Should Texas loosen lending laws that shielded the state from foreclosures?

Banks and realtors want to make more money on home equity loans.

Houston Chronicle | August 7, 2017        Twenty years ago, Texas became the last state in the union to legalize the home equity loan, allowing people for the first time to use their own homes as collateral. But lawmakers also kept tight restrictions on the loans, which saved Texans from the excesses that contributed to a housing bust that nearly brought down global economy.

Across the country, homeowners borrowed against the value of their properties to supplement their incomes as a bubble grew, piling on debt that became unsustainable when the market tanked. Texas' limits on home equity loans were widely credited with saving the state from the worst of the foreclosure crisis.

Now, a coalition of lenders and realtors is trying to loosen the rules on those loans in ways that homeowner advocates say could get borrowers in trouble.

"It's a wolf in sheep's clothing," says Charlie Duncan, a fair housing planner at the advocacy non-profit Texas Low-Income Housing Information Service. "Make no mistake, more families will lose their homes because of the irresponsible lending this amendment will allow."

The proposed changes will be on the ballot this fall as a constitutional amendment, having passed unanimously through both houses of the Legislature. (The section of the Texas Constitution that deals with home equity loans is the longest in the entire document, spelling out all terms and regulations rather than leaving them to statute, because of Texas' historic emphasis on property rights.)

In the ballot language, the changes seem innocuous, but may carry risk.

One provision would expand the list of entities able to make home equity loans from primarily banks to savings and loan companies, mortgage bankers, subsidiaries of banks and credit unions.

Another provision lowers the cap on fees that lenders can charge homeowners from 3 percent of the loan to 2 percent. But the change would likely would increase the amount borrowers end up paying by shifting most of the large expenses in closing costs — surveys, appraisals, and title insurance — outside the cap. In that way, the fees paid by homeowners could rise to 4 to 5 percent of the loan, according to Chip Lane, a Houston attorney who represents homeowners in foreclosure cases.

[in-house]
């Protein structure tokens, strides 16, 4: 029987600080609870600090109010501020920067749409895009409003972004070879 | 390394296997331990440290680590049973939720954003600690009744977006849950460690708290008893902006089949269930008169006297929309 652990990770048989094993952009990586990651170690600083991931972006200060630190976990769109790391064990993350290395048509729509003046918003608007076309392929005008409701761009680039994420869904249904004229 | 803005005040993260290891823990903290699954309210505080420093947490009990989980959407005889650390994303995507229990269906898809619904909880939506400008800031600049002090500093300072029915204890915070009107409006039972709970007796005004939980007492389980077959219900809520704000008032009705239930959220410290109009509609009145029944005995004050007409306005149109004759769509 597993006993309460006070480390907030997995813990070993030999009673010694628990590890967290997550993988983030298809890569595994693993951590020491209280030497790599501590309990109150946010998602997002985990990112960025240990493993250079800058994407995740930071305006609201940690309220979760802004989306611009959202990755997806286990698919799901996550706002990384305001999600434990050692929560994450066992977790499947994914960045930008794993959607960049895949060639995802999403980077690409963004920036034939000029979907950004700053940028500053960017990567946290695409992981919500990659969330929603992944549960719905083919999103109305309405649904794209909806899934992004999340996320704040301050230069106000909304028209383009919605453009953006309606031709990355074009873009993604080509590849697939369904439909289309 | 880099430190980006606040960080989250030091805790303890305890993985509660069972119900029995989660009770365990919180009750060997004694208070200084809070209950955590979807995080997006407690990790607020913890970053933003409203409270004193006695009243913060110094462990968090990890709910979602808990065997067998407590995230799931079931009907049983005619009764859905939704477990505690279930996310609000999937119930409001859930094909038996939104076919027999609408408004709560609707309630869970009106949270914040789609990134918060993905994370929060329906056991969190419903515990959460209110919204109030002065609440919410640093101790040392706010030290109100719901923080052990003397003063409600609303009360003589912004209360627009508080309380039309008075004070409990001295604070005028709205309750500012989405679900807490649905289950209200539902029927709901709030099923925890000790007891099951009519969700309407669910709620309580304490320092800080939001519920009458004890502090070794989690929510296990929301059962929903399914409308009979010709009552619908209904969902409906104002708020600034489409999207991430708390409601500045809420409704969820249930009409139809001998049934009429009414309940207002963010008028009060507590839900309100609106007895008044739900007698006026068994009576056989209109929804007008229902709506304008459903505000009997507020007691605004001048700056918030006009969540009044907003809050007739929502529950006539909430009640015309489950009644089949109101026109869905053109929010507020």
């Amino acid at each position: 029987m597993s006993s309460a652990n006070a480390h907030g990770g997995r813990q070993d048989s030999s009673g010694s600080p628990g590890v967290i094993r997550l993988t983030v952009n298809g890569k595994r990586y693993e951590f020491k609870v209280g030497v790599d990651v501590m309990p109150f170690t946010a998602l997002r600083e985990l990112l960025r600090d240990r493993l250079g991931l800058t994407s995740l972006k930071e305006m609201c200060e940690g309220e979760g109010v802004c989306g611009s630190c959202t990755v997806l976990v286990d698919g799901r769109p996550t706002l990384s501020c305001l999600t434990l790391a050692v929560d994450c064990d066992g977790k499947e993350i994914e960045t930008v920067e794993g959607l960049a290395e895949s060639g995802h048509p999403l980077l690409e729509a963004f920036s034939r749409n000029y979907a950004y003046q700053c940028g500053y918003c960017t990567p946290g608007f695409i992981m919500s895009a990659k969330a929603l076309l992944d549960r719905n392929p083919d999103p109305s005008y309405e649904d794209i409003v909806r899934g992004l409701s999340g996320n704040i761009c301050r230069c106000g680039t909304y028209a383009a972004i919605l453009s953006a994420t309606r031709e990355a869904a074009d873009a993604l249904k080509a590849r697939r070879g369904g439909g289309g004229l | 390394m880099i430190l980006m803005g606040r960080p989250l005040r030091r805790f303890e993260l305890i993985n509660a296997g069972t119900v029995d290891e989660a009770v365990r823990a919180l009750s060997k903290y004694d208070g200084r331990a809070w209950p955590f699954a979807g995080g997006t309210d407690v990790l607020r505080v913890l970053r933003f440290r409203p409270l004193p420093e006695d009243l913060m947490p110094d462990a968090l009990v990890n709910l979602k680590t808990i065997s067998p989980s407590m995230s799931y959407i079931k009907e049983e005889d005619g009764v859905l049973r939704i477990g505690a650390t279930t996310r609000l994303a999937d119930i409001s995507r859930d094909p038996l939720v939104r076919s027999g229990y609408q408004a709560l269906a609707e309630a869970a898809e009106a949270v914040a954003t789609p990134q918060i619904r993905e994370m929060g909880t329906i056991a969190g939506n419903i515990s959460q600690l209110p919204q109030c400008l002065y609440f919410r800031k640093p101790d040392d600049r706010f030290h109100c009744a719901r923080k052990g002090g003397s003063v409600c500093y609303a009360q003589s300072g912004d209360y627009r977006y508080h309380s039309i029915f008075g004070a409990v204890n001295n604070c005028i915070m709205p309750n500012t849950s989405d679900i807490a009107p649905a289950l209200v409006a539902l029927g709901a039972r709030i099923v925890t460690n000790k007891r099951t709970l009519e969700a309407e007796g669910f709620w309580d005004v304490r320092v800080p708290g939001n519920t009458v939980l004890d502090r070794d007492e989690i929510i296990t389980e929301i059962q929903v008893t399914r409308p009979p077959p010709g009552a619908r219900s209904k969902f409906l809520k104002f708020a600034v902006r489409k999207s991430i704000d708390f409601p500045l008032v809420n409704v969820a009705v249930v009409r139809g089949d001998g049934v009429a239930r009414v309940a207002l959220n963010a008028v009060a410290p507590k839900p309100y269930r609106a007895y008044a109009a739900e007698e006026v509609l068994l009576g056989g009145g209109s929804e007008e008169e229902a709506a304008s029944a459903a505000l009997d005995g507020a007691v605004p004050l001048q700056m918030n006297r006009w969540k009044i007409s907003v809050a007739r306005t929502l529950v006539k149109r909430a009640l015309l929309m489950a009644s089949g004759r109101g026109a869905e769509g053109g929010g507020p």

Banks say the change is necessary to make it worth it for them to do smaller loans. Their profits took a hit in 2013, when the Texas Supreme Court overturned interpretations by the Texas Finance Commission that allowed lenders to add expenses on top of the 3 percent cap.

State-chartered banks how hold about $6.6 billion in home equity loans, which is down significantly since 2009. (That doesn't include loans made by national banks, which don't have to break out that loan category by state.) 

"There was a hesitance on the part of lenders to make smaller home equity loans," says Steve Scurlock, executive vice president of the Independent Bankers Association of Texas. "What we tried to do is get the banks back in the game, and get those homeowners who may not have a $2 million home to have an ability if they needed to borrow $20,000 or $30,000 a bit more opportunity to do it."

But Robert Doggett, a lawyer who has represented homeowners for decades and led the litigation that resulted in the 2013 Supreme Court decision, says the change would make these loans more expensive, and prompt lenders to pressure homeowners into taking out loans they don't need.

"Lender fees are not about simply bilking homeowners out of money," Doggett says. "Up-front fees are very dangerous because they incentivize bad loans, they give loan officers and bad originators a reason to make up stuff so the loan is approved." 

Banks shouldn't need to make money on up front fees, Doggett says, because interest on the loan generates a steady income, as long as lenders keep them on the books. Many lenders instead sell those loans, reducing their incentive to make sure the loan is sound in the first place — especially if they've already been paid well at closing.  

Advocates are also alarmed by a provision that would allow homeowners to convert their home equity loans into regular mortgage loans, which have lower interest rates, but fewer protections.